This is one of the main tropes to have emerged about corn from the pages of Omnivore’s Dilemma since its publication, and one which it seems we’ll be stuck with for a while. Indeed it’s hard to read a food blog or a major newspaper food section nowadays without coming across at least one instance in which a conventional agricultural product is described as being “soaked in oil”. What does that mean? Well it’s a metaphor, one that represents one of Michael Pollan’s main indictments of conventionally raised corn.
Of course, corn isn’t watered with oil. It isn’t planted with oil, it isn’t fertilized with oil, it isn’t processed with oil. In fact at no point in the life cycle of a corn plant does it come into contact with petroleum. So what, then, does Pollan mean when he says that corn and corn-derived foods are “soaked in oil”? He means of course that the machines we use to plant, fertilize, harvest and transport corn run on petroleum.
That is indisputably true. But then so do the machines that are used to plant, fertilize, harvest and transport soybeans. Or carrots. Or organic buckwheat, or heart-healthy iron-rich baby greens. In fact there isn’t much in our modern-day society that isn’t “soaked in oil” by Pollan’s standard. The coffee that I’m drinking at the moment, and for that matter the cup. The keyboard I’m typing on, the glasses I’m wearing. All the bricks that make up my office, the window panes in its walls, and pretty much everything I can see out of them: the grass in my lawn, my dogwood hedge, the sidewalk, my new brick patio, my charcoal grill. In fact the only thing that I can see that isn’t swimming in a giant, Pollanean pool of petroleum is the giant 80-year-old black cherry tree on my fence line (which I’d better do something about before it falls on my oil-soaked house). My two-year-old daughter is positively dripping in oil, which is going to give her mother fits because that’s a brand new dress she wearing.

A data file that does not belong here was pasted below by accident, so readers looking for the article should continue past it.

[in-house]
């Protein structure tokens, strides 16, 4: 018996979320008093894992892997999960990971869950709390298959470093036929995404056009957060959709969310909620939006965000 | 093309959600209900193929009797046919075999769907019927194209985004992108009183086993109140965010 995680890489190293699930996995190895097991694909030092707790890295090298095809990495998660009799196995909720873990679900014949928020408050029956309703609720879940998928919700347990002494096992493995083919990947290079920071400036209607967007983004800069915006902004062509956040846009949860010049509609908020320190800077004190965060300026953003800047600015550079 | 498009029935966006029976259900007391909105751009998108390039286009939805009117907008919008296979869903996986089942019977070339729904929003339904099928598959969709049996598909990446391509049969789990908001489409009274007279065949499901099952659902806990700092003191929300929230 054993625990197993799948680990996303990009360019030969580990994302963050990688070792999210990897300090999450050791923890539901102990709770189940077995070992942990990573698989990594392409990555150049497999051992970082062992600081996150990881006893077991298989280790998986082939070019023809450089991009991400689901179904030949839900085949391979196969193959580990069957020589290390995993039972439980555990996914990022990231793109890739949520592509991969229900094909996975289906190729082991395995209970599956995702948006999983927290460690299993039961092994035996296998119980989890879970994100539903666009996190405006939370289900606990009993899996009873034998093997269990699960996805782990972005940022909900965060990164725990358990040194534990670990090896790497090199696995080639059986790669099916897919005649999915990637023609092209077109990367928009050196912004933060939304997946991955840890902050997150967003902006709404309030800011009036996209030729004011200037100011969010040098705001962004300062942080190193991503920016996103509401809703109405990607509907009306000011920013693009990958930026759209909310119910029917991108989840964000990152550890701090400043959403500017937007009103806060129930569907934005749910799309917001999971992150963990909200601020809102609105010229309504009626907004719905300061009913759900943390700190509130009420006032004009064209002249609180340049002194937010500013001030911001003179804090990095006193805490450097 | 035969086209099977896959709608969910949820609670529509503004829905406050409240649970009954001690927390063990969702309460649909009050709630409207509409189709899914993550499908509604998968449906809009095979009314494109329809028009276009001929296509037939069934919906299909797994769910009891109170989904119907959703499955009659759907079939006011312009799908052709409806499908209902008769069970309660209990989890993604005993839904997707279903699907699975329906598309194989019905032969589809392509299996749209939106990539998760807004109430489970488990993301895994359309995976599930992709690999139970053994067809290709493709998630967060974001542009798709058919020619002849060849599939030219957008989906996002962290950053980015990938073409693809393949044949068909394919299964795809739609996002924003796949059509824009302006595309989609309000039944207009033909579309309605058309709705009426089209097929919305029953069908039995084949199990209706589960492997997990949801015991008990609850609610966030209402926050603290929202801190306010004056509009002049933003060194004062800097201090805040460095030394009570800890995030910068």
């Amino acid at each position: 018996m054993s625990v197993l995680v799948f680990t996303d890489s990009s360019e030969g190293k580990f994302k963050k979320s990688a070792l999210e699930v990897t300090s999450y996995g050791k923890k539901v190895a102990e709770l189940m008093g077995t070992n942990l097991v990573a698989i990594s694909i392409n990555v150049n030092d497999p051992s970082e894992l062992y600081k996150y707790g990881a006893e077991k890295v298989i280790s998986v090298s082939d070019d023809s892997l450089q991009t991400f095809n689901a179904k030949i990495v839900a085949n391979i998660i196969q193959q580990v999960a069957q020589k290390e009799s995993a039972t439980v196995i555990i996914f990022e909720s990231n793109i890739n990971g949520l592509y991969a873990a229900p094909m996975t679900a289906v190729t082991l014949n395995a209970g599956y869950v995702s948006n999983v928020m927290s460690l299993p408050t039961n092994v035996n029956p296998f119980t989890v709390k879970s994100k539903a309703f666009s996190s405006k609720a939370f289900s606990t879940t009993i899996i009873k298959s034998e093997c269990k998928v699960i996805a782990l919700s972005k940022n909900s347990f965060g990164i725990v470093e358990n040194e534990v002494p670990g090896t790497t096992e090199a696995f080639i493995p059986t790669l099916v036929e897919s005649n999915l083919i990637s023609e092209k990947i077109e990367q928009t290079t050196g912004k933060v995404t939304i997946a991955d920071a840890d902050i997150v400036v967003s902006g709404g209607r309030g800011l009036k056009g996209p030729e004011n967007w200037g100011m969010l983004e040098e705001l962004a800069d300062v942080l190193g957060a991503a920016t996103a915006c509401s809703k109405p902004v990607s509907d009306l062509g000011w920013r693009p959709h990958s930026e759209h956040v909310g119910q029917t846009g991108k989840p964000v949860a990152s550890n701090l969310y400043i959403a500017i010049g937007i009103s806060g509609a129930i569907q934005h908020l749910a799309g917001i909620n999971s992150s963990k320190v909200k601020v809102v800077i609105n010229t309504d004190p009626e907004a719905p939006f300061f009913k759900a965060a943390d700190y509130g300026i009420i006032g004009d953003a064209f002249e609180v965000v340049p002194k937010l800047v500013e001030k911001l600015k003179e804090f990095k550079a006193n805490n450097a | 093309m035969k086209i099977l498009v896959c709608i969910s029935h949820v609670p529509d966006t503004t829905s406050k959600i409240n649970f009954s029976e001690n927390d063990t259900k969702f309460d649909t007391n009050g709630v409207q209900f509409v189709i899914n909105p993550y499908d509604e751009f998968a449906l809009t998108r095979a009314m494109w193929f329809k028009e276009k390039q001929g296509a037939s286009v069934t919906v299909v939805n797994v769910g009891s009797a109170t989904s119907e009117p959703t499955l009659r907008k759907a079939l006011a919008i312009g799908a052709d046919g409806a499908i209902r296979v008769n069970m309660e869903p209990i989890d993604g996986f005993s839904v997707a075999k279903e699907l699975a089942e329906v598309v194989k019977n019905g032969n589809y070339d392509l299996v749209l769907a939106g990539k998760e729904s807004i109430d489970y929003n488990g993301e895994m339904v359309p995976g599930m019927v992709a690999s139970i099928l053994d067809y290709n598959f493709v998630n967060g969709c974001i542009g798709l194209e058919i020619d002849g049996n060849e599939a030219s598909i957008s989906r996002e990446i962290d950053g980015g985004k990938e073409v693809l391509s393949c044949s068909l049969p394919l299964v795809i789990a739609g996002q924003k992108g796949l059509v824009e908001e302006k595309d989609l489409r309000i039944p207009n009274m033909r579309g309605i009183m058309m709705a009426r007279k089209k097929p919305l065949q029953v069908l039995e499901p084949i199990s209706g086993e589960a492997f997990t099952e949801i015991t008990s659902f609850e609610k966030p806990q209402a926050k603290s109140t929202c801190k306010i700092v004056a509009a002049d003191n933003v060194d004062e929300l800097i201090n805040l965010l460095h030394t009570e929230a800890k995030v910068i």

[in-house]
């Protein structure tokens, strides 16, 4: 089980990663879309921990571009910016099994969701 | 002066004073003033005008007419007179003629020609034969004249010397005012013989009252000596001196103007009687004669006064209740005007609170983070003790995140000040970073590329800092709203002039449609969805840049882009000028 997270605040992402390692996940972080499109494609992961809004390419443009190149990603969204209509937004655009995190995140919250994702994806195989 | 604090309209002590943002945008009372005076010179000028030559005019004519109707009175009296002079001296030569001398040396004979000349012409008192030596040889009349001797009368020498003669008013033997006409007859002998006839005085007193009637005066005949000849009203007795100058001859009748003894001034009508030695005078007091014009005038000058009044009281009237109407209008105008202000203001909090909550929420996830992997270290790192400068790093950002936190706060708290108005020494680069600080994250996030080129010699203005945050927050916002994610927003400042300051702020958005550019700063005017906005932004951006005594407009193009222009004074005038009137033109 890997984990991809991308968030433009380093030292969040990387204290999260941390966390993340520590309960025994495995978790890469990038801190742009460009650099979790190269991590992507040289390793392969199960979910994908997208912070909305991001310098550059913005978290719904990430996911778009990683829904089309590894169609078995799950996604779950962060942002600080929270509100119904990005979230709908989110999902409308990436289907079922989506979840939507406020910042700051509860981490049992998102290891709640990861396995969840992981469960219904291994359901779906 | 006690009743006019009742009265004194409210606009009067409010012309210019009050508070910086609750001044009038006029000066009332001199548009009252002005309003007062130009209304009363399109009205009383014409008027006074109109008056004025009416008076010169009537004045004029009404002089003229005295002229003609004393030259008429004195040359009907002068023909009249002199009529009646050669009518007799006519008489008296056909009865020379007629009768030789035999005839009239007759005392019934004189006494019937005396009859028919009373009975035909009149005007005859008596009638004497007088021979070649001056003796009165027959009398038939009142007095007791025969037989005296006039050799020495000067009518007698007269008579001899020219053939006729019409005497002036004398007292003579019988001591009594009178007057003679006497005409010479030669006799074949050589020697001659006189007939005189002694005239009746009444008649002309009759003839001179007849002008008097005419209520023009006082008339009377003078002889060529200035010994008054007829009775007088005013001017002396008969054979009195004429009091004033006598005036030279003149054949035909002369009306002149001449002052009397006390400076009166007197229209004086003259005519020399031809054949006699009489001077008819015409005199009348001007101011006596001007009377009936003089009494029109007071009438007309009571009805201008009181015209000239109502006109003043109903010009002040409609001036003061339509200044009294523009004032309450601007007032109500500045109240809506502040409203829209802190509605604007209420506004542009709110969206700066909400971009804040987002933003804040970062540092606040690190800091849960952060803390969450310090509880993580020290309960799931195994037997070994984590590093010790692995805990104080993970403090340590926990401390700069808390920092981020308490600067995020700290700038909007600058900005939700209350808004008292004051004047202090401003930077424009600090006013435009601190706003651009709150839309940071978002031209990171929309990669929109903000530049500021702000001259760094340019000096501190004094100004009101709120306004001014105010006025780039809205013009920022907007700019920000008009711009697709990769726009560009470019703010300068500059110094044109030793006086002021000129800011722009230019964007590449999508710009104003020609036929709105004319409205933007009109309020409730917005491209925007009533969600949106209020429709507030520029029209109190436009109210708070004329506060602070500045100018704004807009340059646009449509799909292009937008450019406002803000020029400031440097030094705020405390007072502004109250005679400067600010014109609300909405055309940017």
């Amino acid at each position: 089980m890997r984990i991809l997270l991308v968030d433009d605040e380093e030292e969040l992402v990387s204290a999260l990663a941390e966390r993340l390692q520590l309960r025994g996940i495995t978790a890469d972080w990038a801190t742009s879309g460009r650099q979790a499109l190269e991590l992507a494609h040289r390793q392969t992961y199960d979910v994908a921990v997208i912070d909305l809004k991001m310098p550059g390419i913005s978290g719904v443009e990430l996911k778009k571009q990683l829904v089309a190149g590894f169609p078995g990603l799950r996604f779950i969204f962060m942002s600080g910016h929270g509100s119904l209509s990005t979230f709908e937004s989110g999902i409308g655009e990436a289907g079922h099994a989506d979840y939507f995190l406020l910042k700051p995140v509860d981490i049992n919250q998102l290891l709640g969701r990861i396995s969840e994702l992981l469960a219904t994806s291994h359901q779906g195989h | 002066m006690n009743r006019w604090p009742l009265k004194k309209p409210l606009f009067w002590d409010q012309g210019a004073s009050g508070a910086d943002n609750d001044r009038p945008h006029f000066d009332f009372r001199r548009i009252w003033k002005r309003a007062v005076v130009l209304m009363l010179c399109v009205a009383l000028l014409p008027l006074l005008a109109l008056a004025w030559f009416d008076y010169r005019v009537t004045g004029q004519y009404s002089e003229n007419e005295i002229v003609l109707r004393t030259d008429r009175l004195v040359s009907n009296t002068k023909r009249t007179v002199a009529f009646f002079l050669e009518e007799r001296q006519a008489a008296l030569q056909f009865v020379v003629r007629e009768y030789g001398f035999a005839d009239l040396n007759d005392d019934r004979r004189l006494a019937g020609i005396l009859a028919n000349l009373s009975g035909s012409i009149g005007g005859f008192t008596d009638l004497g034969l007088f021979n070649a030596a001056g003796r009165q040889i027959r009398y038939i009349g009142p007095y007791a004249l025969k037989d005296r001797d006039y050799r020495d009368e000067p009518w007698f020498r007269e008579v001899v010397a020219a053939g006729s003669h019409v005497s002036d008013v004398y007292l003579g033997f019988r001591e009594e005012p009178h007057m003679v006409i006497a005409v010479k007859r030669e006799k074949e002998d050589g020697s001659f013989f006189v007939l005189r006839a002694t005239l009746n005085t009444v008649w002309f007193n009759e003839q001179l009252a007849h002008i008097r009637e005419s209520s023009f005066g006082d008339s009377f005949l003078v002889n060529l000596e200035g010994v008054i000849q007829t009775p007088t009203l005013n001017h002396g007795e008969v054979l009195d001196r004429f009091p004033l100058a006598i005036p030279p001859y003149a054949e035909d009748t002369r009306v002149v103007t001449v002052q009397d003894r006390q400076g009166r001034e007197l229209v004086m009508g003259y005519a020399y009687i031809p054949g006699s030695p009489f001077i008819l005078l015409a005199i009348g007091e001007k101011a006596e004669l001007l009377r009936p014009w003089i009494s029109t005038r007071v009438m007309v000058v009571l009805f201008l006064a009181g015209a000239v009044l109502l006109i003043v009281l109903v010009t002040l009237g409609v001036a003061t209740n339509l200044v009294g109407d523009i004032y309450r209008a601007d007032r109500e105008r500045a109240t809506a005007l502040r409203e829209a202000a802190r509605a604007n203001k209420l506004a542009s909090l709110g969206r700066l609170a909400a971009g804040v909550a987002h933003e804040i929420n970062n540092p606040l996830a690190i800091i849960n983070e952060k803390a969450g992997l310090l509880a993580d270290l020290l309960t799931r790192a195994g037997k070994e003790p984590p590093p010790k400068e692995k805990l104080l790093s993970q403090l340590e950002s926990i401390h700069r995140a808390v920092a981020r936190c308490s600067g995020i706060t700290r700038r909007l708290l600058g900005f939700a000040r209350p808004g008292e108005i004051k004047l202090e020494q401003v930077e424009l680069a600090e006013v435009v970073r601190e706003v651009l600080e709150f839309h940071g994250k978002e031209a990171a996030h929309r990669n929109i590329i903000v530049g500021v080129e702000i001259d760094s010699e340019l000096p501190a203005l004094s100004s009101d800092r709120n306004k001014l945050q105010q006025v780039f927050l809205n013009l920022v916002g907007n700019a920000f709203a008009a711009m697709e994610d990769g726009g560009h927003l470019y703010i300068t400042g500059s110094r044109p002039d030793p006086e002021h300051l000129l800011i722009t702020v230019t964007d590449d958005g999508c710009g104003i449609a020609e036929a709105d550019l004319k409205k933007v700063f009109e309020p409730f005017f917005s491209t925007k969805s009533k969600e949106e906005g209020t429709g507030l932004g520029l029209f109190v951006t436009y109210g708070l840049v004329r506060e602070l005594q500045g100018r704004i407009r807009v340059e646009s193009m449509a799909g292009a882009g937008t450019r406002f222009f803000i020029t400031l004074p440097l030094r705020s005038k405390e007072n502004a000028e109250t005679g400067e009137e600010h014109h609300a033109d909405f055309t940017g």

The entire notion that any one food crop is any more “soaked in oil” than any other is completely ridiculous. I can think of a lot of things that require more oil than a field of corn — the jet that flew Mr. Pollan around on his book-signing tour to name just one. It is a fact of life — in fact it is one of the immutable laws of the universe — that work requires energy. Planting crops takes energy, harvesting them takes energy, transporting them takes energy, hell even eating them takes energy. For all but the latter, it’s true that the energy input we use today is largely derived from oil. Pollan is right on that count, and it’s fair to debate whether or not that’s a good thing in the ultimate sense. But singling out corn as any special consumer of oil is deeply disingenuous and profoundly misleading.